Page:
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Straits Law Practice LLC, M Ramasamy, Singapore, SINGAPORE

M Ramasamy

Work 6713 0520
Straits Law Practice LLC

Work Department

Insurance Litigation




M Rama was the Managing Director of M/s M Rama Law Corporation since its incorporation until the said firm merged with M/s Straits Law Practice as of 1st January 2016. He was admitted as a Barrister-at-Law of Lincoln’s Inn in 1978, and was admitted to the Supreme Court of Singapore as an Advocate and Solicitor in 1979. M Rama has more than 36 years of litigation experience. He has represented institutional, corporate and individual clients in the State Courts, High Court and the Court of Appeal of Singapore. His interest in Insurance litigation stepped up in 1992 when he started acting for various reputable insurance companies. He won some landmark cases which help shape the progress of Insurance Law in Singapore. Apart from representing Insurance companies in Court, he was involved in assisting the General Insurance Association (GIA) to amend the Motor Insurance Policy and the Work injury Compensation Policy necessitated by the new Motor Claims Framework and the amendments to the Work Injury Compensation Act in 2008.

Notable cases

Double Insurance

  1. China Insurance Co (Singapore) Pte Ltd v Liberty Insurance Pte Ltd [2005] 2 SLR 509

The Plaintiff insurers and Defendant insurers had issued separate Workmen’s Compensation policies to a common insured.  The Plaintiffs faced a claim valued at more than $500,000.00 by one of the injured workman of the insured and commenced action against the Defendants to contribute 50% of the claim.

M Rama was appointed by the Defendant insurers.  Extrinsic evidence was adduced to demonstrate that the policy issued by the Defendant Insurers exempted the risk in question.  As such, only the Plaintiff Insurers were liable under the policy.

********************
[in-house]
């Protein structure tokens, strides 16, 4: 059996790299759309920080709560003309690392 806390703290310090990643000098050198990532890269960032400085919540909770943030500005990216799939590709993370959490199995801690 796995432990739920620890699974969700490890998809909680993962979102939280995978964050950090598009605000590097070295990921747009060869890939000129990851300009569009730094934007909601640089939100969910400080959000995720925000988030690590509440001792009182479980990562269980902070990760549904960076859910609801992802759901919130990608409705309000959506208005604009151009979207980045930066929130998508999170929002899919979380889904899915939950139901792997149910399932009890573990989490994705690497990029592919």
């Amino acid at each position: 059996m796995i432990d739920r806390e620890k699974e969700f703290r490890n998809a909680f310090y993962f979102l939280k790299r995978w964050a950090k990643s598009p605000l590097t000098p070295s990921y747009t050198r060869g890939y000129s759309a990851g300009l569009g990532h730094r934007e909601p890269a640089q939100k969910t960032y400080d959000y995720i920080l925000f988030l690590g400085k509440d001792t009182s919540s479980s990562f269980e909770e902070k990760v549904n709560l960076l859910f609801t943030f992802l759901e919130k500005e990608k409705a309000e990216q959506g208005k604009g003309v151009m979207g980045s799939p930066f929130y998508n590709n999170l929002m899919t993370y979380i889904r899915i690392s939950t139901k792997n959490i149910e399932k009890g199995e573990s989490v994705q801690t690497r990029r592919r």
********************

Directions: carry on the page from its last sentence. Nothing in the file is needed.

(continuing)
Justice Andrew Pang ruled in the Defendant’s favour and the action was dismissed with costs.

  1. Lonpac Insurance Bhd v American Home Assurance [2012] 1SLR 781

M Rama acted for the Appellant. This was a case of Double Insurance.

At the Hearing before the Assistant Commissioner, it was ordered that both insurers each contribute 50% towards the compensation sum. One of the insurance companies was dissatisfied with the decision and lodged an Appeal to the High Court. In this case of double insurance, we argued that when interpreting the Insurance Policy the parol evidence rule was only relevant as between the contracting parties, i.e between the insurer (the firm’s client) and their Insured.  The other insurance company, who was a third party, could not rely on the rule to exclude evidence supporting an interpretation as agreed upon by the contracting parties; while the other insurer through their solicitors argued that extrinsic evidence was inadmissible because the terms of the annual policy were complete and unambiguous on their face.

The High Court set aside the Assistant Commissioner’s decision and remitted the matter back to the Assistant Commissioner for re-hearing and consideration of any extrinsic evidence.

Workman’s Compensation Insurance

Liberty Citystate Insurance Pte Ltd v AXA Insurance Singapore Pte Ltd [2001] 2 SLR